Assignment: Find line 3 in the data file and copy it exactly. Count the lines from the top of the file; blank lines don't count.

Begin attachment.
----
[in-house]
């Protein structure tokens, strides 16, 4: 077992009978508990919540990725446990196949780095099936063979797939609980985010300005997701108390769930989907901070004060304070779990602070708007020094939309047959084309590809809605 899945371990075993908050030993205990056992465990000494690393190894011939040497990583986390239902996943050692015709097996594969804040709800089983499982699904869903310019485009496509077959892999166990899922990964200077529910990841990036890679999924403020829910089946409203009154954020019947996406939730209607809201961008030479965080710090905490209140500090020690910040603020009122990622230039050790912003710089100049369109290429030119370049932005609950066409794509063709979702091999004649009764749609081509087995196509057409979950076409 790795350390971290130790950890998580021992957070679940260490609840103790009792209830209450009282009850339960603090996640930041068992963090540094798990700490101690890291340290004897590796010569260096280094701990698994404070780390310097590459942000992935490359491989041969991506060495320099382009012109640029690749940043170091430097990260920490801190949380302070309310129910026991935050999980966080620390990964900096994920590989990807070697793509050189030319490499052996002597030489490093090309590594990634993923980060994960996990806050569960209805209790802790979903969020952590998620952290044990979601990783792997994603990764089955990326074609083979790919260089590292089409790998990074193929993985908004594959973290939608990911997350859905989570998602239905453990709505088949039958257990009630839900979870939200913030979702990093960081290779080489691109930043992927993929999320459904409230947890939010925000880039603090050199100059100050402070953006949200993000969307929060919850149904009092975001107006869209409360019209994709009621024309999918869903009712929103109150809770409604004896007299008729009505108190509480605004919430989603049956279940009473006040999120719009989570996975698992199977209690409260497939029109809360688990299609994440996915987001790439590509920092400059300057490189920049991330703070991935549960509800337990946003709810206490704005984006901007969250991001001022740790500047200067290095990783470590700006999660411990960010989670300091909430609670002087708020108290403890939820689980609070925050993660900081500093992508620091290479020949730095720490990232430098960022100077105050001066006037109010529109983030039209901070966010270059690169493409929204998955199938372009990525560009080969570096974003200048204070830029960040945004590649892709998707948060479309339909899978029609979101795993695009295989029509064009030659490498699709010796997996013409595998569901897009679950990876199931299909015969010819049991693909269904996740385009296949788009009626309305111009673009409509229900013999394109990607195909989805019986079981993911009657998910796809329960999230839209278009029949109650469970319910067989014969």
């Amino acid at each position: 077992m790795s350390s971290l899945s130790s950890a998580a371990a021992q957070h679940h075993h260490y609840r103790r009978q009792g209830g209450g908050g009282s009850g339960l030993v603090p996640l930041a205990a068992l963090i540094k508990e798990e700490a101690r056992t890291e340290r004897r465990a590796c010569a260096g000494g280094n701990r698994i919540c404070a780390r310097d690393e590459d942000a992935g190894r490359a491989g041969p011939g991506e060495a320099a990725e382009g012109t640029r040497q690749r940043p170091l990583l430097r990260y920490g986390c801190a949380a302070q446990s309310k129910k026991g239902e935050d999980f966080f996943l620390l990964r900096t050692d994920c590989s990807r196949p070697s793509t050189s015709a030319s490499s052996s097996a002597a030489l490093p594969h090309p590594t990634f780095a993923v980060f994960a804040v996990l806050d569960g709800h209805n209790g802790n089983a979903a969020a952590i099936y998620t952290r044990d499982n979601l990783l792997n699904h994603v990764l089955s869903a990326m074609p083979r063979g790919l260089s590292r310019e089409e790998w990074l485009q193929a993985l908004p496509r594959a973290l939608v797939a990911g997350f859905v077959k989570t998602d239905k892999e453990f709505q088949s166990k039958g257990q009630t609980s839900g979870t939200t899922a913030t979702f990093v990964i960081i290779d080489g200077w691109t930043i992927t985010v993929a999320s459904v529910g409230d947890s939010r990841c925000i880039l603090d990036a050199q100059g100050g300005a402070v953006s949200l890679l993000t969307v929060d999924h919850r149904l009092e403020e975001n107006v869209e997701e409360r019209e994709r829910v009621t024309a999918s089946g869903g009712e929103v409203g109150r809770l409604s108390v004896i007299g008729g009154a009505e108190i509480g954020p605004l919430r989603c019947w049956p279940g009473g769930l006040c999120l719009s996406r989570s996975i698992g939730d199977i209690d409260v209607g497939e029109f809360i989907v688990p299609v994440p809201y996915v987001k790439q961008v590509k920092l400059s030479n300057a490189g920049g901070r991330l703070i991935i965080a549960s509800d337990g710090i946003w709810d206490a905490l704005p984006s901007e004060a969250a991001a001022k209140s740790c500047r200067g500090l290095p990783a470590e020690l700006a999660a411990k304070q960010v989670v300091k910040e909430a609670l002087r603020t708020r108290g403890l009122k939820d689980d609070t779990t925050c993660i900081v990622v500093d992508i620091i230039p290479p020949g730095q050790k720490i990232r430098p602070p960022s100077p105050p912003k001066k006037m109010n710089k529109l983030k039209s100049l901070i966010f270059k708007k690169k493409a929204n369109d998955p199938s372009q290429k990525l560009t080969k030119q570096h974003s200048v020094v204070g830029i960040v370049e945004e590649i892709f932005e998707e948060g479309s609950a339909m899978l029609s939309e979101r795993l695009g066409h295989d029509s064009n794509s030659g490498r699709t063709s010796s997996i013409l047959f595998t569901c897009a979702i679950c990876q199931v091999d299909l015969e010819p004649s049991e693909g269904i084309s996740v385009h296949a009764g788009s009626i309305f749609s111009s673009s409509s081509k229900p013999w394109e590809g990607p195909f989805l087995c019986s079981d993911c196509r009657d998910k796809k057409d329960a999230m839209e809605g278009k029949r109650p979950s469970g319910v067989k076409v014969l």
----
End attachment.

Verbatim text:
């Amino acid at each position: 077992m790795s350390s971290l899945s130790s950890a998580a371990a021992q957070h679940h075993h260490y609840r103790r009978q009792g209830g209450g908050g009282s009850g339960l030993v603090p996640l930041a205990a068992l963090i540094k508990e798990e700490a101690r056992t890291e340290r004897r465990a590796c010569a260096g000494g280094n701990r698994i919540c404070a780390r310097d690393e590459d942000a992935g190894r490359a491989g041969p011939g991506e060495a320099a990725e382009g012109t640029r040497q690749r940043p170091l990583l430097r990260y920490g986390c801190a949380a302070q446990s309310k129910k026991g239902e935050d999980f966080f996943l620390l990964r900096t050692d994920c590989s990807r196949p070697s793509t050189s015709a030319s490499s052996s097996a002597a030489l490093p594969h090309p590594t990634f780095a993923v980060f994960a804040v996990l806050d569960g709800h209805n209790g802790n089983a979903a969020a952590i099936y998620t952290r044990d499982n979601l990783l792997n699904h994603v990764l089955s869903a990326m074609p083979r063979g790919l260089s590292r310019e089409e790998w990074l485009q193929a993985l908004p496509r594959a973290l939608v797939a990911g997350f859905v077959k989570t998602d239905k892999e453990f709505q088949s166990k039958g257990q009630t609980s839900g979870t939200t899922a913030t979702f990093v990964i960081i290779d080489g200077w691109t930043i992927t985010v993929a999320s459904v529910g409230d947890s939010r990841c925000i880039l603090d990036a050199q100059g100050g300005a402070v953006s949200l890679l993000t969307v929060d999924h919850r149904l009092e403020e975001n107006v869209e997701e409360r019209e994709r829910v009621t024309a999918s089946g869903g009712e929103v409203g109150r809770l409604s108390v004896i007299g008729g009154a009505e108190i509480g954020p605004l919430r989603c019947w049956p279940g009473g769930l006040c999120l719009s996406r989570s996975i698992g939730d199977i209690d409260v209607g497939e029109f809360i989907v688990p299609v994440p809201y996915v987001k790439q961008v590509k920092l400059s030479n300057a490189g920049g901070r991330l703070i991935i965080a549960s509800d337990g710090i946003w709810d206490a905490l704005p984006s901007e004060a969250a991001a001022k209140s740790c500047r200067g500090l290095p990783a470590e020690l700006a999660a411990k304070q960010v989670v300091k910040e909430a609670l002087r603020t708020r108290g403890l009122k939820d689980d609070t779990t925050c993660i900081v990622v500093d992508i620091i230039p290479p020949g730095q050790k720490i990232r430098p602070p960022s100077p105050p912003k001066k006037m109010n710089k529109l983030k039209s100049l901070i966010f270059k708007k690169k493409a929204n369109d998955p199938s372009q290429k990525l560009t080969k030119q570096h974003s200048v020094v204070g830029i960040v370049e945004e590649i892709f932005e998707e948060g479309s609950a339909m899978l029609s939309e979101r795993l695009g066409h295989d029509s064009n794509s030659g490498r699709t063709s010796s997996i013409l047959f595998t569901c897009a979702i679950c990876q199931v091999d299909l015969e010819p004649s049991e693909g269904i084309s996740v385009h296949a009764g788009s009626i309305f749609s111009s673009s409509s081509k229900p013999w394109e590809g990607p195909f989805l087995c019986s079981d993911c196509r009657d998910k796809k057409d329960a999230m839209e809605g278009k029949r109650p979950s469970g319910v067989k076409v014969l």